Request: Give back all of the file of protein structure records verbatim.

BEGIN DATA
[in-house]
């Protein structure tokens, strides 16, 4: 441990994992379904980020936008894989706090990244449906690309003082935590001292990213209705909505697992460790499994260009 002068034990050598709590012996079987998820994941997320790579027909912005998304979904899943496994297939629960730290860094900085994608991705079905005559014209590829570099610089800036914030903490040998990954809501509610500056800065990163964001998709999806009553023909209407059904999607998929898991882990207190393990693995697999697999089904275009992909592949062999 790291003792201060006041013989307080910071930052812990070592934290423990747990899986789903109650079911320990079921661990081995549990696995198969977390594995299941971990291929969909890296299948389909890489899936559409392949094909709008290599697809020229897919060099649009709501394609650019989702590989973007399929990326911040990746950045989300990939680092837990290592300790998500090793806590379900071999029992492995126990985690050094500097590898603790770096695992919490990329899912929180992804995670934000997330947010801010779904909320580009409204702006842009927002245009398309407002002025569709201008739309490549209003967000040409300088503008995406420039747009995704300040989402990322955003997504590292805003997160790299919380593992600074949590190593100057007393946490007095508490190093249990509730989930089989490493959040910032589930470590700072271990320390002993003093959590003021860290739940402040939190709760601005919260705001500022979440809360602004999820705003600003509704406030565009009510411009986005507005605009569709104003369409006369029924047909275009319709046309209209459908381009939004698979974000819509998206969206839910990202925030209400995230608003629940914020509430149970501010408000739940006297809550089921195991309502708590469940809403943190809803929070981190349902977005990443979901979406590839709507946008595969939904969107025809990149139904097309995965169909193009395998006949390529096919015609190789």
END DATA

[in-house]
């Protein structure tokens, strides 16, 4: 441990994992379904980020936008894989706090990244449906690309003082935590001292990213209705909505697992460790499994260009 002068034990050598709590012996079987998820994941997320790579027909912005998304979904899943496994297939629960730290860094900085994608991705079905005559014209590829570099610089800036914030903490040998990954809501509610500056800065990163964001998709999806009553023909209407059904999607998929898991882990207190393990693995697999697999089904275009992909592949062999 790291003792201060006041013989307080910071930052812990070592934290423990747990899986789903109650079911320990079921661990081995549990696995198969977390594995299941971990291929969909890296299948389909890489899936559409392949094909709008290599697809020229897919060099649009709501394609650019989702590989973007399929990326911040990746950045989300990939680092837990290592300790998500090793806590379900071999029992492995126990985690050094500097590898603790770096695992919490990329899912929180992804995670934000997330947010801010779904909320580009409204702006842009927002245009398309407002002025569709201008739309490549209003967000040409300088503008995406420039747009995704300040989402990322955003997504590292805003997160790299919380593992600074949590190593100057007393946490007095508490190093249990509730989930089989490493959040910032589930470590700072271990320390002993003093959590003021860290739940402040939190709760601005919260705001500022979440809360602004999820705003600003509704406030565009009510411009986005507005605009569709104003369409006369029924047909275009319709046309209209459908381009939004698979974000819509998206969206839910990202925030209400995230608003629940914020509430149970501010408000739940006297809550089921195991309502708590469940809403943190809803929070981190349902977005990443979901979406590839709507946008595969939904969107025809990149139904097309995965169909193009395998006949390529096919015609190789």